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Why You Shouldn’t Shoot Raw+JPEG

By Matt Kloskowski  ·  July 30th, 2010

Matt talks about why it’s more confusing to have two different versions of the same photo, and how you can easily create a batch of JPEGs if you need them for a project.


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15 Replies to Why You Shouldn’t Shoot Raw+JPEG:

  1. Charles

    August 2, 2010 at 2:53 pm

    Thanks Matt

    I shoot either jpeg or raw not both in combination. However I now know how to convert a number of raw files to jpeg without going through all the process of raw. My friends will be happy to get the pics they want “now” in reviewing my raw and not having to wait for the long raw process. Then if they want to print they can again ask for the processed ones.

  2. John

    August 2, 2010 at 3:25 pm

    Have difficulty bothering with raw when jpeg works so well. Professional photographer told me he never works with raw because the results are flat. Jpeg comes out with some punch from the beginning. He saves his final edits as tiffs which preserves everything. Just don’t think raw is worth the effort to get it in final form, not that much better than same size jpeg.

  3. richard

    August 3, 2010 at 6:57 pm

    I found it confusing when the raw and jpegs were on the same card, now use a nikon 300s which has a slot for a compact flash card AND an SD card. I save the raw on the CF and the Jpegs go on the SD. This way if someone wants a quick copy of a photo(s) I can quickly go to a drug store or photo shop and have the pix printed while I wait. They all know that the final batch of photos will be improved and those are the ones I hang up.

  4. Michael

    August 4, 2010 at 12:51 pm

    There is a neat utility that extracts the jpegs from RAW. I can’t remember the author’s name but do a google search for “extracting jpeg from RAW” and I think his site if listed first. I’ve used it and it’s really slick & FREE!

  5. Kevin

    August 11, 2010 at 7:25 pm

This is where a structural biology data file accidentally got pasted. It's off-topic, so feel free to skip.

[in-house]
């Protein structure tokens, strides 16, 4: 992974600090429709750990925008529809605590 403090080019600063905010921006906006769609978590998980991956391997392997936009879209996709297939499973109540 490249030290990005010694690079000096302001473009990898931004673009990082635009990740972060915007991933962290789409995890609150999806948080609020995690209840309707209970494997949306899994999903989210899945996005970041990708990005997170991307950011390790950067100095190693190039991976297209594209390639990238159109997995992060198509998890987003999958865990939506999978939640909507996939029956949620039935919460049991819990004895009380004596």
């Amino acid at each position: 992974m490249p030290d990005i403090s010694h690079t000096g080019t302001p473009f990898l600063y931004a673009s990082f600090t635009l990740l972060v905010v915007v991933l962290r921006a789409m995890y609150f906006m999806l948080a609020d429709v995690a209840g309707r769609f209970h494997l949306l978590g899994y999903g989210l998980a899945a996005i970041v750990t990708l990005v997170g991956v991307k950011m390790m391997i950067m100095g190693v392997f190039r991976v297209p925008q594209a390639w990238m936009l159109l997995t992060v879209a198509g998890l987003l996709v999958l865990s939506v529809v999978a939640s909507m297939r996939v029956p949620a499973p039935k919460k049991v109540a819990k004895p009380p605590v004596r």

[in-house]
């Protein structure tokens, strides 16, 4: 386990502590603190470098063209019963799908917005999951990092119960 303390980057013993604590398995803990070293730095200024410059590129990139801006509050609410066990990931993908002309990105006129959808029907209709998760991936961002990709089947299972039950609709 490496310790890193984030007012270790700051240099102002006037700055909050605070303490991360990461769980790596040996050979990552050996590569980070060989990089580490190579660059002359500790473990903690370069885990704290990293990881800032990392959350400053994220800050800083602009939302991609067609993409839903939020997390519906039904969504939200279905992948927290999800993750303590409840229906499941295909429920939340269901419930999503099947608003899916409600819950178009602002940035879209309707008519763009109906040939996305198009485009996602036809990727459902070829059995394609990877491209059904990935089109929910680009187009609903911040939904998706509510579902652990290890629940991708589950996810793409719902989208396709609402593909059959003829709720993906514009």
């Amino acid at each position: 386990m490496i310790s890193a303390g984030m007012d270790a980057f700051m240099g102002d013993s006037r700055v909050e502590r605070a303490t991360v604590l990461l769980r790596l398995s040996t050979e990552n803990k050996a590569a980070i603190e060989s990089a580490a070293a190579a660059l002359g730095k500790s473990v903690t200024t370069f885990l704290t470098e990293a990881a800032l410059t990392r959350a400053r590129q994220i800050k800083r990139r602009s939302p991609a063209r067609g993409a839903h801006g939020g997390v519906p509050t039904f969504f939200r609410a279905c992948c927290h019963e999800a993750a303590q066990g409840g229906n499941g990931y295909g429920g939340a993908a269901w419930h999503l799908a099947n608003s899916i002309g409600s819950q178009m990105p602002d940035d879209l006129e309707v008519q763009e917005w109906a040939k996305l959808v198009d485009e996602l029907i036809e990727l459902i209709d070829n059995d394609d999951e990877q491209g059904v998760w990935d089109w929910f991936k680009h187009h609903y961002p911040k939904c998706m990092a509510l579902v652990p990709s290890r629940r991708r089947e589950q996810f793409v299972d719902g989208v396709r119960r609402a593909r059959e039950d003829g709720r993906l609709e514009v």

I learned a long time ago that if your negative doesn’t have any information on it due to poor exposure, then you will not get anything in the darkroom when you print from it. The same holds true for a Digital image. A RAW image is your negative. Fortunately RAW does give you the maximum amount of information available. That is why I shoot in RAW. It gives me the ability to rescue a shot that may have otherwise been lost.
    I realize that most people are not concerned about fine detail in a photo, they just want a quick image. But when Quality counts you will shoot RAW, then throw away half your information just to convert to JPEG, for the fast print. If you have the choice shoot in RAW.

  6. Norman

    August 13, 2010 at 12:42 pm

    Thanks for the tutorial Matt. I’ve been shooting simultaneous RAW + JPEG for quite awhile but found I haven’t had much need for the JPEG files except when using to load some of them to my web site. Most of these uploads come after I’ve edited the RAW file which I then convert to JPEG. This obviously created even another copy of the same photo. Using your suggestions to shoot only in RAW and then converting makes a lot of sense not to mention the space that is freed (sp?) up on my memory card and computer hard drive.

  7. David

    August 20, 2010 at 6:08 pm

    I was somewhat intimidated by RAW at first but then I started usng it more and more. The RAW editor in Elements is very easy to use and I like the results. I sometimes use JPEG but not very often.

  8. Tim

    September 7, 2010 at 6:25 pm

    I like shooting RAW & jpeg so I can quickly look through the shots in jpeg to see if they’re keepers. If I see one out of focus, etc. I just delete both files. I can do this without launching photoshop elements, using a quick image viewing utility or an ipad. But that’s just me. The utility in PE is very cool though.

    • Wayne

      July 28, 2011 at 2:35 pm

      I agree with Tim. I shoot the largest possible RAW size and include the smallest JPEG (not all cameras can do this). This allows me to quickly see the keepers and delete the rest. For me, this outweighs any other considerations. Memory is cheap.

      Once the folder has been purged of the losers, I immediately copy it to an external drive for backup. Quick and easy. Only THEN do I format my card.

      For me, the ONLY reason to shoot JPEG is this ability to easily view them. Post-processing a JPEG vs a RAW is like tying one hand behind your back…’ve thrown away half the data or more with that crappy jpeg.


  9. David

    October 6, 2010 at 11:56 am

    RAW images are the norm for me, since they contain far more information than jpegs. This is partly because they keep the data that the camera’s processing has thrown away when it creates a jpeg file and partly because a RAW file can be edited in Photoshop as a 16 bit image. The 8 bit images of a jpeg are much more prone to degradation when edited than are 16 bit images.